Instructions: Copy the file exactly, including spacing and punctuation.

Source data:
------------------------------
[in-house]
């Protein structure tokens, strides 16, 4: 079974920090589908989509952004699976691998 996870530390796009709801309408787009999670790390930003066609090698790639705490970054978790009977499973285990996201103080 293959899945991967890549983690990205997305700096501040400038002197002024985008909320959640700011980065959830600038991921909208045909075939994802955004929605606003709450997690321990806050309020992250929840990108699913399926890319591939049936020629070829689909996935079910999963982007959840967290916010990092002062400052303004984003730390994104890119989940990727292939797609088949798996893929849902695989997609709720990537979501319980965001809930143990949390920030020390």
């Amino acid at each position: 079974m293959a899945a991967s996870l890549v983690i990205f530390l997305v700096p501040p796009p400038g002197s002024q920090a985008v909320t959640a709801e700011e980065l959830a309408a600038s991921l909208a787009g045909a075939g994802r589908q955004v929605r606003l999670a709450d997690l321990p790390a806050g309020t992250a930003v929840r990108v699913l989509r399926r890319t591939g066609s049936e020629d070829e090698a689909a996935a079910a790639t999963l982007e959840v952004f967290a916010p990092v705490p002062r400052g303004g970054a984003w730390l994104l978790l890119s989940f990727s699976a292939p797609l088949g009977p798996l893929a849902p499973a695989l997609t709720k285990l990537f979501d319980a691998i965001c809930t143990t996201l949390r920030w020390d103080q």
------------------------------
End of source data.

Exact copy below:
[in-house]
């Protein structure tokens, strides 16, 4: 079974920090589908989509952004699976691998 996870530390796009709801309408787009999670790390930003066609090698790639705490970054978790009977499973285990996201103080 293959899945991967890549983690990205997305700096501040400038002197002024985008909320959640700011980065959830600038991921909208045909075939994802955004929605606003709450997690321990806050309020992250929840990108699913399926890319591939049936020629070829689909996935079910999963982007959840967290916010990092002062400052303004984003730390994104890119989940990727292939797609088949798996893929849902695989997609709720990537979501319980965001809930143990949390920030020390």
């Amino acid at each position: 079974m293959a899945a991967s996870l890549v983690i990205f530390l997305v700096p501040p796009p400038g002197s002024q920090a985008v909320t959640a709801e700011e980065l959830a309408a600038s991921l909208a787009g045909a075939g994802r589908q955004v929605r606003l999670a709450d997690l321990p790390a806050g309020t992250a930003v929840r990108v699913l989509r399926r890319t591939g066609s049936e020629d070829e090698a689909a996935a079910a790639t999963l982007e959840v952004f967290a916010p990092v705490p002062r400052g303004g970054a984003w730390l994104l978790l890119s989940f990727s699976a292939p797609l088949g009977p798996l893929a849902p499973a695989l997609t709720k285990l990537f979501d319980a691998i965001c809930t143990t996201l949390r920030w020390d103080q």